Tuesday (But Really a Monday)

Good morning everyone.

Had a delightful four-day weekend and now I’m rested and refreshed for the week. While I cannot say that I am excited to get back to work, it will be good to talk to my staff, who I care about and respect. They are wonderful to work with and I am a lucky man.

This weekend was a useful meditation on why hobbies are essential and how satisfying doing projects around the house can be. I brewed a batch of beer (English Mild) on Sunday. I’d forgotten how nice it can be to have a project with a defined scope to work at for half the day. To say that I started and finished something in one day was pretty great. As I write this the yeast is turning that wort into beer, and it should be ready for drinking in about six weeks.

My son and I also ripped out the old green carpet from our upstairs hallway and staircase yesterday. It was a bit of work, but he was a big help and by the time we were finished the hardwood floors were showing again. They could use some refinishing, and I’ll get to that in time. My son was a big help, I really couldn’t have done it without him.

In other news, I’m getting old and by the end of the project yesterday I needed SO MUCH ADVIL.

Other things top of mind as we get back to the work week:

  • Biden campaign sign theft continues here in Medina County. A friend’s 3′ x 5′ Biden banner was stolen from their property…didn’t even make it 24 hours. People are awful.
  • It’s been a week sing giving up caffeine and I feel good. I don’t miss the rushed, panicky feeling I used to get from drinking too much coffee. I didn’t realize how much it was causing me anxiety. My head is in a better place since giving it up.
  • Still working on the sugar reduction. Right now the only added sugar in my diet is the stroopwaffle that I have with my morning brew. It’s nice start to the day and I don;t find myself craving sugar the rest of the day.
  • I’m down to zero dairy, which is helping the inflammation in my joints. Yay!

Finally, I’ve found the perfect morning drink. Two tablespoons of good decaf coffee, two tablespoons of Crio Bru, and good shake of cinnamon. Combine in a pour-over device and add 400ml of water at 205 degrees. Add cream/nut milk if you are in to that sort of thing.

Transparency and Trust

In yesterday’s post, I made a comment about transparency being the opposite of trust. A good friend asked for me to expand on that. And here we are.

In my experience, trust is about a belief in the reliability of of someone or something. That someone is going to do what they say, or that they will act in a way that is consistent with what you know of them. And generally, this means that you believe this in absence of any evidence at that time. That is, you’ve seen the pattern and you believe the person will adhere to that pattern with you needing to verify, that they are doing so.

Transparency is observing the steps or process or actions of someone or something without obfuscation. It’s first-hand knowledge of a pattern or process.

This is what drives my comment about transparency being the opposite of trust. If you have to personally witness or verify someone’s actions, that’s not trust. That’s the opposite of trust.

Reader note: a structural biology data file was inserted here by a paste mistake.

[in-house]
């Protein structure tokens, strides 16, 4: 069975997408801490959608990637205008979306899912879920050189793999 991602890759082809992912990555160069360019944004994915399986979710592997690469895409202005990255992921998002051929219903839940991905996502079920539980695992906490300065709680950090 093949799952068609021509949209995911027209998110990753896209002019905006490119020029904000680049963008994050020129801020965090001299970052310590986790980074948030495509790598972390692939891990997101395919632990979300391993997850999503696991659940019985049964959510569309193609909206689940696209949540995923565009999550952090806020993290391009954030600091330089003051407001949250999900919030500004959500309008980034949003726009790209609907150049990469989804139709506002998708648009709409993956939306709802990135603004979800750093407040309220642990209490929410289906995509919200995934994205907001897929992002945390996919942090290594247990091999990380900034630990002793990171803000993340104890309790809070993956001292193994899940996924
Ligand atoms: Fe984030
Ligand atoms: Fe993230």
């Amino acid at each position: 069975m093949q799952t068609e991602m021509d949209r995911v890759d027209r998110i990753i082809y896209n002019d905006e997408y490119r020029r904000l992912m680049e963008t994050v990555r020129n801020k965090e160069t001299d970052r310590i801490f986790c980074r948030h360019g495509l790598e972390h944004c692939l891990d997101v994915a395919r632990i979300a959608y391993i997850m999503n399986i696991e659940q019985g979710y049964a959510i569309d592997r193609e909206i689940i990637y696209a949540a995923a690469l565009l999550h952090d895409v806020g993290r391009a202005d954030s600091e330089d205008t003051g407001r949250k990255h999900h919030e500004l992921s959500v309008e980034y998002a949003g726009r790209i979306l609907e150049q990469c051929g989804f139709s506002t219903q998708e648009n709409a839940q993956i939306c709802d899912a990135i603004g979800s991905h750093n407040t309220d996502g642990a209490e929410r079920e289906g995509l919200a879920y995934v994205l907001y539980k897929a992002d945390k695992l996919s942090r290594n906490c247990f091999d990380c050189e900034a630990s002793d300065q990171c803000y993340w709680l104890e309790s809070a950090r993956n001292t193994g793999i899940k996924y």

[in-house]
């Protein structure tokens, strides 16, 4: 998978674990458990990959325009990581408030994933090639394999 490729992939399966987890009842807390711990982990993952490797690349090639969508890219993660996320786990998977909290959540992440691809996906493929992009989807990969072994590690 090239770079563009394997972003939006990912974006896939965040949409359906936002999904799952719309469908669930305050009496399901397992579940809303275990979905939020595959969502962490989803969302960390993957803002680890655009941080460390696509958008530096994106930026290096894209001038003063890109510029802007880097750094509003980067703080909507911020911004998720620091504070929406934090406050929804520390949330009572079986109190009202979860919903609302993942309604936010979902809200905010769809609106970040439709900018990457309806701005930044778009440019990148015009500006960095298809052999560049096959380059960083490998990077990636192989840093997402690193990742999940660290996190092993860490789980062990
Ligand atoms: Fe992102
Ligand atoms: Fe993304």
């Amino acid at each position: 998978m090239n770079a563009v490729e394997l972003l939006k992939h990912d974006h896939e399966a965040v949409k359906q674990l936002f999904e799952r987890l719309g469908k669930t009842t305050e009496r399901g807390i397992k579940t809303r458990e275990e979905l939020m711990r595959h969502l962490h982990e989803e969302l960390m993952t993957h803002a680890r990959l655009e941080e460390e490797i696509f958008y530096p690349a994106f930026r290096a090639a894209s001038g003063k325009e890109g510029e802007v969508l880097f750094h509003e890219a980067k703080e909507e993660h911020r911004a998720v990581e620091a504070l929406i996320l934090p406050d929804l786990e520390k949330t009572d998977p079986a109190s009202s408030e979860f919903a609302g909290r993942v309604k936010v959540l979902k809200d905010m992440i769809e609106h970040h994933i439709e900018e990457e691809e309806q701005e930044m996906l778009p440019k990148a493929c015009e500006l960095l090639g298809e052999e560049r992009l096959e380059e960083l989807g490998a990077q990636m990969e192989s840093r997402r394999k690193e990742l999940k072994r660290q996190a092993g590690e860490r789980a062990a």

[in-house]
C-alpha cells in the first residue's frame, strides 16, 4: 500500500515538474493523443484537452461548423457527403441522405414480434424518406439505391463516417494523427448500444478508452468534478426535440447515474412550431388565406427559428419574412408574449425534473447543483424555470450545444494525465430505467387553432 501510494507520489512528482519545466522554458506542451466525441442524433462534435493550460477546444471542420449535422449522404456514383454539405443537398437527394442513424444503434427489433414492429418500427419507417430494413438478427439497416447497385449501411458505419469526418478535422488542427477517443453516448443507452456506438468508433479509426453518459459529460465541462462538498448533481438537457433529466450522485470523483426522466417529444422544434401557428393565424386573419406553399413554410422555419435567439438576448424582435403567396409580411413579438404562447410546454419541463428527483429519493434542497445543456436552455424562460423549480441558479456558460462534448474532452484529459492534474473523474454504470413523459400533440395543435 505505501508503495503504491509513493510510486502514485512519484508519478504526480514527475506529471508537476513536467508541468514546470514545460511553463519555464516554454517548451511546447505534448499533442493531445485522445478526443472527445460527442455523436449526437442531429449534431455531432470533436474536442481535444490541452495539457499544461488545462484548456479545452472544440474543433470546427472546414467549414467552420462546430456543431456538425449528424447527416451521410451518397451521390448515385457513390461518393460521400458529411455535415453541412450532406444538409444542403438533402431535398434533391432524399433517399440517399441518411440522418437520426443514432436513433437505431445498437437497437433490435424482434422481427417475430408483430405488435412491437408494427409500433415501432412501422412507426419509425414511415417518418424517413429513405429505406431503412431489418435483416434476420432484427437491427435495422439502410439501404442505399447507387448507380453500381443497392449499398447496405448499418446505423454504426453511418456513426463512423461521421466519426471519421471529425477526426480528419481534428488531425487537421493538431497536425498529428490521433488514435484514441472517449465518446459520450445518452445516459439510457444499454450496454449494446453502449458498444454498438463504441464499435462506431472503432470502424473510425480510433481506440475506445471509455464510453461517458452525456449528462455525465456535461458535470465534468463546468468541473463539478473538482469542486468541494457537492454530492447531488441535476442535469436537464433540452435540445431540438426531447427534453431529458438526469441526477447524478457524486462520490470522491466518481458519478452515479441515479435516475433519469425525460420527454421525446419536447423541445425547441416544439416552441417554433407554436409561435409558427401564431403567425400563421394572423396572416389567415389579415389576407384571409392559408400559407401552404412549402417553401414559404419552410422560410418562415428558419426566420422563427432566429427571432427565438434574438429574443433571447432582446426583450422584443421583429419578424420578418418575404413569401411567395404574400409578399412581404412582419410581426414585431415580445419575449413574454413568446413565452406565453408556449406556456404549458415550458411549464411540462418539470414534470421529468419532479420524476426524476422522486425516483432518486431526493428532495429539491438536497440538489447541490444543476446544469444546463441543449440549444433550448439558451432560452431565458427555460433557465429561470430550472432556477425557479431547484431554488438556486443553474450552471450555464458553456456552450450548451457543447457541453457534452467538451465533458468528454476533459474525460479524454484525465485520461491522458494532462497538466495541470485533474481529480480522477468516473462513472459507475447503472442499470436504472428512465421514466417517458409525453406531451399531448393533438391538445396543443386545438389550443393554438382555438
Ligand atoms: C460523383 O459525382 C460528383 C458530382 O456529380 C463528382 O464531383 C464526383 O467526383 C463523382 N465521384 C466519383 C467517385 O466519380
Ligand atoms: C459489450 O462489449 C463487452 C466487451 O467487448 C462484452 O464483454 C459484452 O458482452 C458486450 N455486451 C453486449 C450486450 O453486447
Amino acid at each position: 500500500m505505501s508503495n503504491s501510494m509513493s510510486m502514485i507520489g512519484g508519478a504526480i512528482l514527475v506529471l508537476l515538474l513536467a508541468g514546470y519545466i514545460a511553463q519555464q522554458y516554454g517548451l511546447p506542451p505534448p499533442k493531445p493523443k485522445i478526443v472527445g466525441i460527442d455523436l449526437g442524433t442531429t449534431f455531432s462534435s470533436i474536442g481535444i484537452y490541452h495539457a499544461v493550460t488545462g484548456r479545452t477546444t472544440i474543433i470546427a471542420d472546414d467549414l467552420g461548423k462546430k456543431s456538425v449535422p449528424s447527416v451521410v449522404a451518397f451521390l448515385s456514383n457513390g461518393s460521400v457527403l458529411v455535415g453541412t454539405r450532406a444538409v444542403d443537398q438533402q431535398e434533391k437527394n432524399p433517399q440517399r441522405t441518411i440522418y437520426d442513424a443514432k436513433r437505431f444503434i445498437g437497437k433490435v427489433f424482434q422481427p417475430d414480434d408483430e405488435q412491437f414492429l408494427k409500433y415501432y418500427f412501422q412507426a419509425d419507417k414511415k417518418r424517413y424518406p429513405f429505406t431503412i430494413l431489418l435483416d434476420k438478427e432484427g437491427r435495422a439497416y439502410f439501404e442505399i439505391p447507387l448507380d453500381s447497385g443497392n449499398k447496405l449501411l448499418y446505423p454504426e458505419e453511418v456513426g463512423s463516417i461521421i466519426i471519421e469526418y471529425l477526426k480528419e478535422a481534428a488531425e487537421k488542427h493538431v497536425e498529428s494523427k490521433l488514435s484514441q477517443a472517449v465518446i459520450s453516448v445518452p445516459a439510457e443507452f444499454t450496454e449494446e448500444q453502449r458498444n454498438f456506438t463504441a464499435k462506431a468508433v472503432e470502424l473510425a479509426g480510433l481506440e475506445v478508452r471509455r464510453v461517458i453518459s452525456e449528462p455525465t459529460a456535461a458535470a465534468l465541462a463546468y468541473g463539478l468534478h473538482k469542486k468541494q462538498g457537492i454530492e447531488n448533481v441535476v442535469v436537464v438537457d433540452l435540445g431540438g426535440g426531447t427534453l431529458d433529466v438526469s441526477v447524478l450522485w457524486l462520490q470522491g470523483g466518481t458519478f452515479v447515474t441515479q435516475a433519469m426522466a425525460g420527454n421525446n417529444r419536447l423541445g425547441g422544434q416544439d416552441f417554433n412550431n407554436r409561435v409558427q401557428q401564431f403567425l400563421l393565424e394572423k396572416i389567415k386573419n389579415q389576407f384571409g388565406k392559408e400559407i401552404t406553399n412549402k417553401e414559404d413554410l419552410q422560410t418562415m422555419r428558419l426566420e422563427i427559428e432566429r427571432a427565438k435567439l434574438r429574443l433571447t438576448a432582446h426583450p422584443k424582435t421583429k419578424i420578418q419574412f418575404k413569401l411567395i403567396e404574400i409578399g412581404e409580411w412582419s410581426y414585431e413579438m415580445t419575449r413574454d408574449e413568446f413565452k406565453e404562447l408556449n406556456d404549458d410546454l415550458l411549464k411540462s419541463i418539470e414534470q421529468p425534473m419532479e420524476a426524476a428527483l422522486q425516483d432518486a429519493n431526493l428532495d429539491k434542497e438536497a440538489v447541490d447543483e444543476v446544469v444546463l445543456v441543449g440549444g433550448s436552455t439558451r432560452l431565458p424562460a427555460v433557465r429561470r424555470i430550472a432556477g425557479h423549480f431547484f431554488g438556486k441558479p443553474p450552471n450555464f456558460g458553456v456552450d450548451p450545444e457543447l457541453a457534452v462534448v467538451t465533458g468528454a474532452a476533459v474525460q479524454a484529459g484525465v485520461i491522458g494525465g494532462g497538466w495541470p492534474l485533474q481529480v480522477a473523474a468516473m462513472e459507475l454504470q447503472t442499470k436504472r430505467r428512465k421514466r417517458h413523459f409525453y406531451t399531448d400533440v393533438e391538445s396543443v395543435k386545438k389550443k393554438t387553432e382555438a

I believe you can use transparency to build trust, and I believe that’s how trust begins. You observe someones actions, and once you are convinced they will act that way all the time, you can trust them. But saying, “I trust you” and then checking up on, or in the case of the office micromanaging, someone’s actions is not trust. Demanding total transparency all the time is not trust.

If you “trust but verify” you are not trusting. And so, in the context of my last post about the stress of work, there is often a big tension, when management says “I trust you” and then acts in the opposite manner.

Stress

Stress is just part of life, and I recognize that. I think, however, that the amount of stress I experience is driven by two factors: false urgency and cognitive dissonance.

False urgency comes from the perception (imagined) that everything at work is on fire all the time. Some of this is internal — I run a team that runs the website for a well-known company. There are a LOT of requests. I take them all seriously. Because I take them so seriously, everything feels like it’s on fire all the time. It’s not. There will always be requests. Some more important than others.

Another side of false urgency is urgency for appearances. Have you ever heard the phrase, “I’d like to see you display a sense of urgency around this”? Urgency should be reserved for actual urgent matters, not used a whip to flog co-workers into burning themselves out.

The second piece, cognitive dissonance, is something that has become a real problem. Conventional management practices are pretty sterile. Many of the practices that comprise “professionalism” are designed to suck the emotions out of a situation and turn relationships with human beings into replaceable cogs in a machine constructed from human resources, or my new least-favorite term, human capital.

This is not how I choose to relate to people, be it my staff or my bosses. I think there is a big difference between being a mature adult in a situation by navigating the emotions of the moment and have a series of tricks and techniques to get past people’s emotions to make them do what you want them to do. The way businesses run today is more like machinery than humans with agency and skills coming together for a common purpose.

I just don’t support that worldview. But I have to live with it because of the positions I have held over the years. I don’t think it works well and I think it robs people of the dignity of being a true professional. To me, a professional is someone who has opinions and a definite point of view on their area of expertise. They should be respected and trusted for the knowledge they have in their field. Instead, we have a lot of talk about transparency, which is the precise opposite of trust. Instead, there is an expectation that you go along to get along instead of helping to steer the ship.